Byssinosis is a disease of the lungs. It is caused by breathing in (inhaling) cotton dust or dusts from other vegetable fibers such as flax, hemp, or sisal while at work.
Inhaling the dust produced by raw cotton can cause byssinosis. It is most common in people who work in the textile industry.
Those who are sensitive to the dust can have an asthma-like condition after being exposed.
Methods of prevention in the United States have reduced the number of cases. Byssinosis is still common in developing countries. Smoking increases risk of developing this disease. Being exposed to the dust many times can lead to long-term (chronic) lung disease.
Exams and Tests
Your health care provider will take your medical history. You'll be asked if your symptoms relate to certain exposures or times of exposure. Your provider will also do a physical exam, paying special attention to the lungs.
Tests that may be ordered include:
The most important treatment is to stop being exposed to the dust. Reducing dust levels in the factory (by improving machinery or ventilation) will help prevent byssinosis. Some people may have to change jobs to avoid further exposure.
Medicines used for asthma, such as bronchodilators, usually improve symptoms. Corticosteroid medicines may be prescribed in more severe cases.
Stopping smoking is very important for people with this condition. Breathing treatments, including nebulizers, may be prescribed if the condition becomes long-term. Home oxygen therapy may be needed if blood oxygen level is low.
People with a long-term (chronic) lung disease can be helped with:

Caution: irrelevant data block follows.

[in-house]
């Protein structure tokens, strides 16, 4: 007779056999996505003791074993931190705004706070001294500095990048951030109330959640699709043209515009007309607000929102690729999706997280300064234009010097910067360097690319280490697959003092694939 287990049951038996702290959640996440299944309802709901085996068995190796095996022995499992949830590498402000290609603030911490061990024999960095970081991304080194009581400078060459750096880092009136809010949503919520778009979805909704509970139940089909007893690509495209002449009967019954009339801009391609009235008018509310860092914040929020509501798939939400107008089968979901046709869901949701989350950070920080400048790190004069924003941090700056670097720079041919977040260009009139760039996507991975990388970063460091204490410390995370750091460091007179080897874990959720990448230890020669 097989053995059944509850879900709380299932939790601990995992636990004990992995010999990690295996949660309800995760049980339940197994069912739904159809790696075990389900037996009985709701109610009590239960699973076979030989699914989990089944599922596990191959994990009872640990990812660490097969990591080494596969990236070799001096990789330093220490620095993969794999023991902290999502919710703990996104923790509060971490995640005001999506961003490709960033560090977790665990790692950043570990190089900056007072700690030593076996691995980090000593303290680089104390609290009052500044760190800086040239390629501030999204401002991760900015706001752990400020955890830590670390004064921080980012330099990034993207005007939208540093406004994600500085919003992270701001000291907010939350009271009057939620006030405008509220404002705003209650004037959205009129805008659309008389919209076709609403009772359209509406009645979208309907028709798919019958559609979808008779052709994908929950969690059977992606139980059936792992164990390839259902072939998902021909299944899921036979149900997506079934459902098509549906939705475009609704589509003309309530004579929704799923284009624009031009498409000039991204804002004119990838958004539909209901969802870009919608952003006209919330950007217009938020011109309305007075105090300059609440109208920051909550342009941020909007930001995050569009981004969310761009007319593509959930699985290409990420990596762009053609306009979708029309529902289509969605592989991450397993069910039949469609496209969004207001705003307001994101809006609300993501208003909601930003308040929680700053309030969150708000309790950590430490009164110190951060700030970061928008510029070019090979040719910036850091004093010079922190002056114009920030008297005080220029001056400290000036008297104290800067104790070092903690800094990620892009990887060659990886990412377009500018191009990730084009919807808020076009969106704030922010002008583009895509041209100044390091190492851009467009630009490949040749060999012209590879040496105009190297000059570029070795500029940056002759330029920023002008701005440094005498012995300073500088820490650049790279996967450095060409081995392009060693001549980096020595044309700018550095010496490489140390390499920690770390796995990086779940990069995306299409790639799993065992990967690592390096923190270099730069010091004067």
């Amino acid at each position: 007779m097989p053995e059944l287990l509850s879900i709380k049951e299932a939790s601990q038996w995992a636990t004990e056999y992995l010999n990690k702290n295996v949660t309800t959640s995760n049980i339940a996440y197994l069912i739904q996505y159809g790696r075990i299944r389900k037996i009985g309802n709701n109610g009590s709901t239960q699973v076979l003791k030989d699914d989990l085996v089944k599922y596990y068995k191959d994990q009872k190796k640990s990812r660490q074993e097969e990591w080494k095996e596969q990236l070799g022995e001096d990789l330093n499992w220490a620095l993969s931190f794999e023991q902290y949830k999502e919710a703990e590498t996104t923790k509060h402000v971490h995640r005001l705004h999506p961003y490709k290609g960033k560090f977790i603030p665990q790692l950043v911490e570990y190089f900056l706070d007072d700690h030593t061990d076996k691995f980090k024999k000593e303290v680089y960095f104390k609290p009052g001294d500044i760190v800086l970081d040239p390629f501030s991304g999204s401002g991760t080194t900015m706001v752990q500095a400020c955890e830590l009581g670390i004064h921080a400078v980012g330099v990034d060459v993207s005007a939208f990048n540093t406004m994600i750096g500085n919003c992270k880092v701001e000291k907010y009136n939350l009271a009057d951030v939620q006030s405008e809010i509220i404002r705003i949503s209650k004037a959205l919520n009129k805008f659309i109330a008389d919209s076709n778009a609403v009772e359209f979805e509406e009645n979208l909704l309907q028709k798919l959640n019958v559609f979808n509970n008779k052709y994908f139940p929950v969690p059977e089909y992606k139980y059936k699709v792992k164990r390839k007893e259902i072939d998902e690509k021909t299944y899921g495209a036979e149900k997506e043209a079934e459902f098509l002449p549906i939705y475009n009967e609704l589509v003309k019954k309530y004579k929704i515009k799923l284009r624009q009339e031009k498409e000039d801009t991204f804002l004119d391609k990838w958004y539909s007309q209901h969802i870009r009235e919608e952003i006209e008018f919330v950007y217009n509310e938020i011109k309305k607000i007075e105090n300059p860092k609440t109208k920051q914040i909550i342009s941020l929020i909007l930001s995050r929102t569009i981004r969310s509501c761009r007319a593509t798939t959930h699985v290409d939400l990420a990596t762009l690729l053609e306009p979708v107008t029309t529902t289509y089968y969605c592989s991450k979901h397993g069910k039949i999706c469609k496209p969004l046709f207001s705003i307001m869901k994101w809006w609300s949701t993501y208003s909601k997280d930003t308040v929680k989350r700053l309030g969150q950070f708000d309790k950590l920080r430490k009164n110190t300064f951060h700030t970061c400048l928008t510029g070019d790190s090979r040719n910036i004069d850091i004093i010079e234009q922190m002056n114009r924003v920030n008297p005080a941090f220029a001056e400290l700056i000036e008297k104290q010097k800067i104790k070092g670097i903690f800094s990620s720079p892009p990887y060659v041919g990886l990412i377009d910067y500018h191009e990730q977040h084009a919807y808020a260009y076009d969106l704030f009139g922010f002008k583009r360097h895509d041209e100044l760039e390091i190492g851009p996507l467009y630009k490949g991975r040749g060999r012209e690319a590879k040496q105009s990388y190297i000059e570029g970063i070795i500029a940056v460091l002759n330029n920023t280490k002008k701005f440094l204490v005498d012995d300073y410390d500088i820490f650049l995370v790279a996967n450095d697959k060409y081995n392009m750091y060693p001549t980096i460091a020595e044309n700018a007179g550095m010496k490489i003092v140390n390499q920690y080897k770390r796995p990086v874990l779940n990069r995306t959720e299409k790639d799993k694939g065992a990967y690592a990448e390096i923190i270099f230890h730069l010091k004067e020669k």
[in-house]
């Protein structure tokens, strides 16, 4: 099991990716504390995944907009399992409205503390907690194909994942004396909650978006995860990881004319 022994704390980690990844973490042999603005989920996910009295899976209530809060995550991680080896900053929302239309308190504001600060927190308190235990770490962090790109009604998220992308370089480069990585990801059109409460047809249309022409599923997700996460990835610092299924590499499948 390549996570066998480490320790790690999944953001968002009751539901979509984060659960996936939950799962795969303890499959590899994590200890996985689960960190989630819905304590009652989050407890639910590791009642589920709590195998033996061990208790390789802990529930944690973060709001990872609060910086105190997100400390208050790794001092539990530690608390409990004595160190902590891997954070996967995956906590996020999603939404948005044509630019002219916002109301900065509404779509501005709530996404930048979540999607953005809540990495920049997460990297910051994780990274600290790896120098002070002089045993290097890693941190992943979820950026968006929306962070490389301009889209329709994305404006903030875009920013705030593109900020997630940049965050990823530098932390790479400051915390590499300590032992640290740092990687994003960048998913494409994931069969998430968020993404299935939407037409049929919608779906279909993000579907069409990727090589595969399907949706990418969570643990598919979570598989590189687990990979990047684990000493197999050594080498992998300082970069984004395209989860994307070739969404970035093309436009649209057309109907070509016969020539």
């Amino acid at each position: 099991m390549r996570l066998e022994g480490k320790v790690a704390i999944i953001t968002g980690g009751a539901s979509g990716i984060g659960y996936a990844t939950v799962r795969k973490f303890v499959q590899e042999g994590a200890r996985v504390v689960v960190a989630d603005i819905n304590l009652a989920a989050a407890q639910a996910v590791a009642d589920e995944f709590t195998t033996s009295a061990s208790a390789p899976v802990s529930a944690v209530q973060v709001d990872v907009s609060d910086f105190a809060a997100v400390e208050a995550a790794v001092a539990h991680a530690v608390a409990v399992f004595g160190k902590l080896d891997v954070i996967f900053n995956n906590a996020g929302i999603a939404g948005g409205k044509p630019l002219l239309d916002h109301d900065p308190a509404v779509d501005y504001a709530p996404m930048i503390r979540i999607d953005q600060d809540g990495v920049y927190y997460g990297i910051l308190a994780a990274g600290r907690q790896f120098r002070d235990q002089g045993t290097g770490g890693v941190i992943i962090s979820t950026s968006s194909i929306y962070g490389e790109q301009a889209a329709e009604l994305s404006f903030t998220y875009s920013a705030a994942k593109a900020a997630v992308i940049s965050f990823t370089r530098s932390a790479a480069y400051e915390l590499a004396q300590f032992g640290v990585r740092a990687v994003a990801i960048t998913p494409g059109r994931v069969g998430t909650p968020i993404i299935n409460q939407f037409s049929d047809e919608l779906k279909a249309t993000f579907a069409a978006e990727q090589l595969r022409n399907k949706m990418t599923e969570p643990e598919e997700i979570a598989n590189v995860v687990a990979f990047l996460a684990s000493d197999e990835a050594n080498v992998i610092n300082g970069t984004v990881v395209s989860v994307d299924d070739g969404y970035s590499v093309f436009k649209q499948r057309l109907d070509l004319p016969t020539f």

- Physical exercise programs
- Breathing exercises
- Patient education programs
Stopping exposure to the dust often improves symptoms. Continued exposure can lead to reduced lung function. In the United States, worker's compensation may be available to people with byssinosis.
Chronic bronchitis may develop. This is swelling (inflammation) of the large airways of the lungs with a large amount of phlegm production. Continued exposure can lead to end-stage lung disease.
When to Contact a Medical Professional
Contact your provider if you:
- Have symptoms of byssinosis and know you have been exposed to cotton or other fibers
- Think you have been exposed to cotton or other fiber dust at work and you have breathing problems
Having byssinosis makes it easier for you to develop lung infections. So if you've been diagnosed with byssinosis, contact your provider right away if you develop:
- A cough
- Shortness of breath
- Other signs of a lung infection
- Symptoms of the flu or COVID-19
Since your lungs are already damaged, it's important to have the infection treated right away. This will prevent breathing problems from becoming severe. It will also prevent further damage to your lungs.
Talk to your provider about getting the flu, pneumonia, and other recommended vaccines.
Controlling dust, using face masks, and other measures can reduce the risk. Stop smoking, especially if you work in textile manufacturing.
Cotton worker's lung; Cotton bract disease; Mill fever; Brown lung disease; Monday fever
Go LHT, Cohen RA. Pneumoconioses. In: Broaddus VC, Ernst JD, King TE, et al, eds. Murray and Nadel's Textbook of Respiratory Medicine. 7th ed. Philadelphia, PA: Elsevier; 2022:chap 101.
Tarlo SM. Occupational lung disease. In: Goldman L, Schafer AI, eds. Goldman-Cecil Medicine. 26th ed. Philadelphia, PA: Elsevier; 2020:chap 87.
Review Date 5/3/2023
Updated by: Denis Hadjiliadis, MD, MHS, Paul F. Harron, Jr. Professor of Medicine, Pulmonary, Allergy, and Critical Care, Perelman School of Medicine, University of Pennsylvania, Philadelphia, PA. Also reviewed by David C. Dugdale, MD, Medical Director, Brenda Conaway, Editorial Director, and the A.D.A.M. Editorial team.